No, you don't lose all rights just because you leave the home. This is a common myth. If things are escalating, and the situation in the home is volatile and potentially dangerous, you need to protect yourself.
Do, however, seek legal advice as soon as possible, in order to protect your rights, make arrangements for any children and avoid any confusion about your intentions. You also cannot claim certain rights, such as the right to an equalization payment, after a certain number of years following separation or divorce.
If you have left children behind, it is especially important to act quickly, to ensure that your relationship with them remains intact. If you are their primary caregiver, you should make all efforts to have the children come with you when the leave the home. You will need to take immediate steps to agree upon a parenting schedule with the other parent, or to obtain a court order for custody and access.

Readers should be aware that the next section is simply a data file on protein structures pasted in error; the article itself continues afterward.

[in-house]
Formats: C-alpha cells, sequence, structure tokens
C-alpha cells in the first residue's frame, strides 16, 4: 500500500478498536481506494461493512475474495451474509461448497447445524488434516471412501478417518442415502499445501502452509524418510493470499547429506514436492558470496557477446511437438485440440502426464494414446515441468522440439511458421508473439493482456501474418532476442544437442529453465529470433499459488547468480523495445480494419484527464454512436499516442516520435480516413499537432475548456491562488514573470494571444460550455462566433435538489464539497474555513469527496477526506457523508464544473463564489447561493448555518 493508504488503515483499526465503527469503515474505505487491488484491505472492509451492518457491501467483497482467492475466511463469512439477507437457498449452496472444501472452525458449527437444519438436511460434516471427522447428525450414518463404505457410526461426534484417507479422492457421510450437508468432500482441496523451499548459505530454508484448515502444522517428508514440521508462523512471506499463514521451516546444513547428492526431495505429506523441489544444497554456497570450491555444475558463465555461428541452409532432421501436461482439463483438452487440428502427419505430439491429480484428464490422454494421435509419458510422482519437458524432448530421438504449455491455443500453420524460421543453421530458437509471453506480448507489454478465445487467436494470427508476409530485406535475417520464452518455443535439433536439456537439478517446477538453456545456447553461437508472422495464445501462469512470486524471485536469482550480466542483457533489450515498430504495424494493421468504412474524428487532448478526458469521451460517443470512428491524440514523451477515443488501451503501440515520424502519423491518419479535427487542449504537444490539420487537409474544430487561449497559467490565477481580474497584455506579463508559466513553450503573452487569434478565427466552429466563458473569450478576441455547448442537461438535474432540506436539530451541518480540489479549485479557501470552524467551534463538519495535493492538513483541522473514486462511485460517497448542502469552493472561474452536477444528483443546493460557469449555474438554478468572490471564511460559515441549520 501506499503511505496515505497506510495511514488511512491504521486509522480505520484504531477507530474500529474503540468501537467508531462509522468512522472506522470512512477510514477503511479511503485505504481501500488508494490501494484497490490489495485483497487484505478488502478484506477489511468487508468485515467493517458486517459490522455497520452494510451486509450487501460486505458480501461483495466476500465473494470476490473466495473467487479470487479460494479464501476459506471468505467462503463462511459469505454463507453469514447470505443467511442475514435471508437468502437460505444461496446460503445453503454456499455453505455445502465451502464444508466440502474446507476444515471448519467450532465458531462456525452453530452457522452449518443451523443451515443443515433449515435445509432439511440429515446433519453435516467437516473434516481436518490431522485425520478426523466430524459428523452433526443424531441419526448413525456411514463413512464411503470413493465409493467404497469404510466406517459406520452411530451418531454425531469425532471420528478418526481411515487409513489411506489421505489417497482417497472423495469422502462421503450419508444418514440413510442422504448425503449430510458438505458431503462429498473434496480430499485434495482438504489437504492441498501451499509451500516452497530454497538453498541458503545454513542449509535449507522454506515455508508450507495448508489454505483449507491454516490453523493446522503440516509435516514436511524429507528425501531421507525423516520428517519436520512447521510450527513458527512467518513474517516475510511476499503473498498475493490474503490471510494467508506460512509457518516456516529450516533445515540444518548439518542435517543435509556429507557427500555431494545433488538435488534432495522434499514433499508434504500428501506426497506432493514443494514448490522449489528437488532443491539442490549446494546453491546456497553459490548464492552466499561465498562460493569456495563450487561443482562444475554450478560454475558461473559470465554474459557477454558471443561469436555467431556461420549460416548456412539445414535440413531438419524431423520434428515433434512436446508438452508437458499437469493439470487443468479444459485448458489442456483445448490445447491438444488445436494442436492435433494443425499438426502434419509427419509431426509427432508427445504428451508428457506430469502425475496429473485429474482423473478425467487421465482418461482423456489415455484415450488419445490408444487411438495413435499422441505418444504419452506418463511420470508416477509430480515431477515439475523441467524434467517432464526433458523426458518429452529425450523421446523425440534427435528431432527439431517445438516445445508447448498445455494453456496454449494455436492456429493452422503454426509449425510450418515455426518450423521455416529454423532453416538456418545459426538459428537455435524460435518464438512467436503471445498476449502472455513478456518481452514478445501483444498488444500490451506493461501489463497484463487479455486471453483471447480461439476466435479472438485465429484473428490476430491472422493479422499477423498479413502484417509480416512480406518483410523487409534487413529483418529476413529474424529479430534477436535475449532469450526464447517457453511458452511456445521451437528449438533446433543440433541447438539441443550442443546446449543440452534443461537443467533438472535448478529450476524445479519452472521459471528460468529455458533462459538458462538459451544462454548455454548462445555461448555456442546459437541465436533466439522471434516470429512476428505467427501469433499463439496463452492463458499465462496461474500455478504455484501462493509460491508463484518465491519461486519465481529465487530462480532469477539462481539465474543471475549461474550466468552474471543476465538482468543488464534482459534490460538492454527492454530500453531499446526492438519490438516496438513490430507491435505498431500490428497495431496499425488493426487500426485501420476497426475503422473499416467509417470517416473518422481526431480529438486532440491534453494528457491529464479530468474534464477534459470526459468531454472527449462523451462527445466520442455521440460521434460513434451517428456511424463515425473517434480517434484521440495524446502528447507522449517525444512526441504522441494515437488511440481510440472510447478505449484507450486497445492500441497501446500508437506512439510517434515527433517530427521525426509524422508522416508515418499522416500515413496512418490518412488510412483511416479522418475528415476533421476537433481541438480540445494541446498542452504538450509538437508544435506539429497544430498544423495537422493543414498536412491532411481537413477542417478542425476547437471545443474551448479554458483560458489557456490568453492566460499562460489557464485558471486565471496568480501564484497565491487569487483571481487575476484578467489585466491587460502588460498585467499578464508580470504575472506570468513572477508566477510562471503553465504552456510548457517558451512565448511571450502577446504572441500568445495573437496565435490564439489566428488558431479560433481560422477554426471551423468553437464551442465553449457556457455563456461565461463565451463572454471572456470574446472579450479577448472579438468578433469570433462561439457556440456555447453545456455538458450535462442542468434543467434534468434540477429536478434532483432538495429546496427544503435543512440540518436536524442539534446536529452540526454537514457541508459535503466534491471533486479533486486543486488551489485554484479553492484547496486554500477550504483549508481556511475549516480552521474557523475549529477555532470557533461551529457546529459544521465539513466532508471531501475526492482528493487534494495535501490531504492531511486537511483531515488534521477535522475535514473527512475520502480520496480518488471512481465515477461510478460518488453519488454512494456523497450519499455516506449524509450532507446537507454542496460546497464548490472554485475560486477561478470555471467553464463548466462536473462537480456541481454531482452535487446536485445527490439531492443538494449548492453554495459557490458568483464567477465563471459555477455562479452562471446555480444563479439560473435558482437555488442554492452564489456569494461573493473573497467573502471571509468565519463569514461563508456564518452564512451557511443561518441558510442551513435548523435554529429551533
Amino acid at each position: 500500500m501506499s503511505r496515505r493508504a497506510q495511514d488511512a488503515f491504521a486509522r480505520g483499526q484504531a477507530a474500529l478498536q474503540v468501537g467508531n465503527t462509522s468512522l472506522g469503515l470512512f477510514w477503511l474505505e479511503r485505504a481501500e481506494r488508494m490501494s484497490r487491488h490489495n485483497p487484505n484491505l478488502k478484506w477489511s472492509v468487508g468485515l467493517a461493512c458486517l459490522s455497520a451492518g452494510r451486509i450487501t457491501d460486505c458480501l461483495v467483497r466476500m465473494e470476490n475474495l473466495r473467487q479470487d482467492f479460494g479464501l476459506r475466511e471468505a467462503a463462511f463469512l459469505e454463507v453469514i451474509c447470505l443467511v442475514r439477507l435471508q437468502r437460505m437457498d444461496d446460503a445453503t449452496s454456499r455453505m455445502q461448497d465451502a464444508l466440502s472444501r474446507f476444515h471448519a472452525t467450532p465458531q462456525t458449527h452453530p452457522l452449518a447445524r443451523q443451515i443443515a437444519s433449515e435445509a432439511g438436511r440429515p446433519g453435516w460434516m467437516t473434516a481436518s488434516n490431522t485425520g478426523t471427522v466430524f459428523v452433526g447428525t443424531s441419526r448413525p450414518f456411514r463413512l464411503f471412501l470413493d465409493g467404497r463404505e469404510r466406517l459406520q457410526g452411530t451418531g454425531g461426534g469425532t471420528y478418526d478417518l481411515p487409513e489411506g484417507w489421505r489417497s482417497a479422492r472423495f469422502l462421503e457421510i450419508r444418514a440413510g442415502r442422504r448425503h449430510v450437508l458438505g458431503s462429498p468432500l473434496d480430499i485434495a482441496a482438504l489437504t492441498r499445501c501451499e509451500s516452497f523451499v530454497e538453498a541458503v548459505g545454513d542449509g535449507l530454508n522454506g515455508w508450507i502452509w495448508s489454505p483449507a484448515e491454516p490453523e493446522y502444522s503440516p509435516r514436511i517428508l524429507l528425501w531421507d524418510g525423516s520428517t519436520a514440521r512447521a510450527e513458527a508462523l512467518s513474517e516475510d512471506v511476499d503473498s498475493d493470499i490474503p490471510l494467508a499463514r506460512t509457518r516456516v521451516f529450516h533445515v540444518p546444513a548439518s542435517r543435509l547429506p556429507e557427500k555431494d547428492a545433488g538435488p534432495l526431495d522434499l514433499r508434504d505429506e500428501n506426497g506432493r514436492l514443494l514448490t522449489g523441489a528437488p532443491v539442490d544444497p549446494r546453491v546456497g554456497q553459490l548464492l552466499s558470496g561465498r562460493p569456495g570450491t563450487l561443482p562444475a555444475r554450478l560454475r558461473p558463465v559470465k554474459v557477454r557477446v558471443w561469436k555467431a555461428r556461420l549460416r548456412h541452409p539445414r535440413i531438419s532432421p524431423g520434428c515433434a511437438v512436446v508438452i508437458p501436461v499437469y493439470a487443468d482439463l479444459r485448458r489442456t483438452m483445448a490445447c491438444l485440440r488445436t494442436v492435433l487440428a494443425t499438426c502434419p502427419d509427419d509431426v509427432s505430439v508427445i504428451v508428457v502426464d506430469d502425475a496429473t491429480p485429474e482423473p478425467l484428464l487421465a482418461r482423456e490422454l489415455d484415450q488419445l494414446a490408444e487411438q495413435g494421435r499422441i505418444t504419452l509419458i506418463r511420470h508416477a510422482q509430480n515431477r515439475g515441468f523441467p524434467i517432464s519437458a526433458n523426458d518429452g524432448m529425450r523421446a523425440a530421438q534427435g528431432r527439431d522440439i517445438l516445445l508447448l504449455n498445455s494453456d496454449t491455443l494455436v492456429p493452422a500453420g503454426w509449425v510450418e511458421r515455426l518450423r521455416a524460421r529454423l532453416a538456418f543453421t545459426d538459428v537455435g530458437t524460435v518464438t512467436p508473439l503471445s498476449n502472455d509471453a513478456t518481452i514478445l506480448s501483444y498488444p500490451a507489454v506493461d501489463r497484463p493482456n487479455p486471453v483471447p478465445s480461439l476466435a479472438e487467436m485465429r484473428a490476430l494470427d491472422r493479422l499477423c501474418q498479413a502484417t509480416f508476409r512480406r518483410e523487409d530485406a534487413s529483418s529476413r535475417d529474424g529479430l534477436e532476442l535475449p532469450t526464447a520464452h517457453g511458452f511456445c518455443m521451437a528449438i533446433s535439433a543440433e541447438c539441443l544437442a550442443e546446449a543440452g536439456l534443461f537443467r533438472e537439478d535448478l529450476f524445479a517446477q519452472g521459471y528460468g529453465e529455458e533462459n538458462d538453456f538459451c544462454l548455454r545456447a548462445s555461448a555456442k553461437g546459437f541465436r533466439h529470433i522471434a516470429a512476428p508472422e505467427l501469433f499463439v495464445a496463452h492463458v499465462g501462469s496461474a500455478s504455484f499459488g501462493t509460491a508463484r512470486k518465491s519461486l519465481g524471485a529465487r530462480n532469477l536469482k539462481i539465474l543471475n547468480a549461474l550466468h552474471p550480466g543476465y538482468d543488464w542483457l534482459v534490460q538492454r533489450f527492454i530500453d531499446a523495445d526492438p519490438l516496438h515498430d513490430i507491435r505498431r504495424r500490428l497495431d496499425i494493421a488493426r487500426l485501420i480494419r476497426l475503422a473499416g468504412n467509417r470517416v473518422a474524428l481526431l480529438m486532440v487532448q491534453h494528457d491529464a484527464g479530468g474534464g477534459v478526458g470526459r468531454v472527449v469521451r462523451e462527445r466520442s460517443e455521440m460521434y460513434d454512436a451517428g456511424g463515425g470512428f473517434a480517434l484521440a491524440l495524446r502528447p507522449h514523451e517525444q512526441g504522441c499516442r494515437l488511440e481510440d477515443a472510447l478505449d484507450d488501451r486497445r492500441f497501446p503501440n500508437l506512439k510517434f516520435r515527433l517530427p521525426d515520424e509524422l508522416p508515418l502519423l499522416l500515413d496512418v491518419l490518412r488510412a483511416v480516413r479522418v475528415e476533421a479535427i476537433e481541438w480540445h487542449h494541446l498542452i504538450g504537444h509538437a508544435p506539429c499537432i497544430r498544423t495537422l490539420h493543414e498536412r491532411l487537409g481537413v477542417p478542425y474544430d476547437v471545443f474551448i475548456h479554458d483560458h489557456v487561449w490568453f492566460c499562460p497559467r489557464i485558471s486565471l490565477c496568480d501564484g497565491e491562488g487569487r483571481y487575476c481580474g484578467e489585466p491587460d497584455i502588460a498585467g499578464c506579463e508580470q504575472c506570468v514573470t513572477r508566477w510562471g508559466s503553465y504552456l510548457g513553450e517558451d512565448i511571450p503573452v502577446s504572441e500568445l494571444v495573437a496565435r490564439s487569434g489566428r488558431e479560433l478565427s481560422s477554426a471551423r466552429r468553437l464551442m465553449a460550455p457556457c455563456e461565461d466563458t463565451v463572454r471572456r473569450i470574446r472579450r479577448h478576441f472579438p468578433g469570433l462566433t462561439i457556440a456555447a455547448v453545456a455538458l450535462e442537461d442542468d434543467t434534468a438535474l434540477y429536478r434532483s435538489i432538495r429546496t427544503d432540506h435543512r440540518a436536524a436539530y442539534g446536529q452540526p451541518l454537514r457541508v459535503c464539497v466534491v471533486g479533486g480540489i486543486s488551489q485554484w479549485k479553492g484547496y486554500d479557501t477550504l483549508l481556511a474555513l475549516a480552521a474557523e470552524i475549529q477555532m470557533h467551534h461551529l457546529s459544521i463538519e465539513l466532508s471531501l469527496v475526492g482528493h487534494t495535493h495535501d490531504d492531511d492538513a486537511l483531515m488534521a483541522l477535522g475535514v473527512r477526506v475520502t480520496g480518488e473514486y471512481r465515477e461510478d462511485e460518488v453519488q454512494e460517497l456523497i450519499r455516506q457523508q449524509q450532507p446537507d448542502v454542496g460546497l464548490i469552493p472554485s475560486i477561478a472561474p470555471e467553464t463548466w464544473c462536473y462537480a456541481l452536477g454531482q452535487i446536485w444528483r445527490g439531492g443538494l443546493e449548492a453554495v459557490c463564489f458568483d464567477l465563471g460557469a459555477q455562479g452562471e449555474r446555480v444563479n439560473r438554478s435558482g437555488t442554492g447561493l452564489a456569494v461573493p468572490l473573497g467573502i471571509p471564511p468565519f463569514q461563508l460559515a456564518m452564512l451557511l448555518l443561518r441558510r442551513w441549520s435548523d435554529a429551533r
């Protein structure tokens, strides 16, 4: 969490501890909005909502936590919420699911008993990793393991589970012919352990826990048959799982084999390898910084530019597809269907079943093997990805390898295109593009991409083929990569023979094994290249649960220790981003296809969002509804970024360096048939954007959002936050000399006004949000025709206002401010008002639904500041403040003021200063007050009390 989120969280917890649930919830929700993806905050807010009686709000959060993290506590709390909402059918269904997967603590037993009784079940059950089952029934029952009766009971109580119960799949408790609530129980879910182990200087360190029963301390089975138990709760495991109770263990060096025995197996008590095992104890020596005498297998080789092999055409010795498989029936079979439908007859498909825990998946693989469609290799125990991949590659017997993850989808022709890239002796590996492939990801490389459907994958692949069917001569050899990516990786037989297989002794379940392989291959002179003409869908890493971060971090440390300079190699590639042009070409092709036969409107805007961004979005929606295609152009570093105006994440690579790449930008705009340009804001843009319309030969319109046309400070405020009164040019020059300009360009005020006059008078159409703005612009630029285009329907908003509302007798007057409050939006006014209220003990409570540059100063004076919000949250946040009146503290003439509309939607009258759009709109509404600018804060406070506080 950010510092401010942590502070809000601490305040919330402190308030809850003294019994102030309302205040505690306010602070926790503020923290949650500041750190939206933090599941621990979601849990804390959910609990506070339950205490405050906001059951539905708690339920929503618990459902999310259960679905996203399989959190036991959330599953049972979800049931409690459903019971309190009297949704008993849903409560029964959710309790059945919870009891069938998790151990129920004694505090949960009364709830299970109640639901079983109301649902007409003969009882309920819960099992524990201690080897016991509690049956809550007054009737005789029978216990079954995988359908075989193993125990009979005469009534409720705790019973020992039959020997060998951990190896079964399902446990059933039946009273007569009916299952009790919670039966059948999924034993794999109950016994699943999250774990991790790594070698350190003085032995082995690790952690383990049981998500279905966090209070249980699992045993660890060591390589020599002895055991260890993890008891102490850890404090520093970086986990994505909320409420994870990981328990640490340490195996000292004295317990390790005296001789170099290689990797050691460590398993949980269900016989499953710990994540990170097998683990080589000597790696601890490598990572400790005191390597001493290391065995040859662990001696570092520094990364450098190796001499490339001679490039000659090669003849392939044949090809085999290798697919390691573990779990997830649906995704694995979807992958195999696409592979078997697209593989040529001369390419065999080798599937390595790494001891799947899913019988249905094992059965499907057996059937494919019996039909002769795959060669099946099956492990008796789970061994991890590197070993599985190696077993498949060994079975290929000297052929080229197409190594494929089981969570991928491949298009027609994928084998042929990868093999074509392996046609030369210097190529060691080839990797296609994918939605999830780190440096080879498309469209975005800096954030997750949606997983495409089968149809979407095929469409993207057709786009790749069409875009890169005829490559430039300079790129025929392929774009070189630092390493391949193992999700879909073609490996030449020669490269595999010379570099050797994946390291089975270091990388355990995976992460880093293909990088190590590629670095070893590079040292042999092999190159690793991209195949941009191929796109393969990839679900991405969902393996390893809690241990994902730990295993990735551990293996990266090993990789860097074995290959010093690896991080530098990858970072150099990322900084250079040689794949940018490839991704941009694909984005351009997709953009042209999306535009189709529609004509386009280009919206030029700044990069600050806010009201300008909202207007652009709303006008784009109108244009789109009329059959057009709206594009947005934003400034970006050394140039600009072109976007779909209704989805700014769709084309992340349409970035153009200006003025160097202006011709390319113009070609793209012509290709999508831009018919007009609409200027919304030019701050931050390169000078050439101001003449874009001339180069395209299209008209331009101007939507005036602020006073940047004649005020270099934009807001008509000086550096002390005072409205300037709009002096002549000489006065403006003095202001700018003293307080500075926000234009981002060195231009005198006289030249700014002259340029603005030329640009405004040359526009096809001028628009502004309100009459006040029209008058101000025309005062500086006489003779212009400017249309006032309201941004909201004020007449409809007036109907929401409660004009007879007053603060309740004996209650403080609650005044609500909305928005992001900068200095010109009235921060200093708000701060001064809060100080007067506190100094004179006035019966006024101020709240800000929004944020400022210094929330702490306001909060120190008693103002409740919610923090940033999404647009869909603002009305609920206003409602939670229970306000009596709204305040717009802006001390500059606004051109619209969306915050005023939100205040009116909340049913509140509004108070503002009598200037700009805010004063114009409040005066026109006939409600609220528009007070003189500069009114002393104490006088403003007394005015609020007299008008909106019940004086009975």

If the situation in the home is fairly stable, though, it often makes sense to wait until there is a Separation Agreement or court order in place. That way, the transition will be smoother for the children, and it will be easier to buy or rent a new home if you know what the child support, spousal support and property arrangements will be. You may need to show the bank or landlord your Separation Agreement or court order, to prove your income.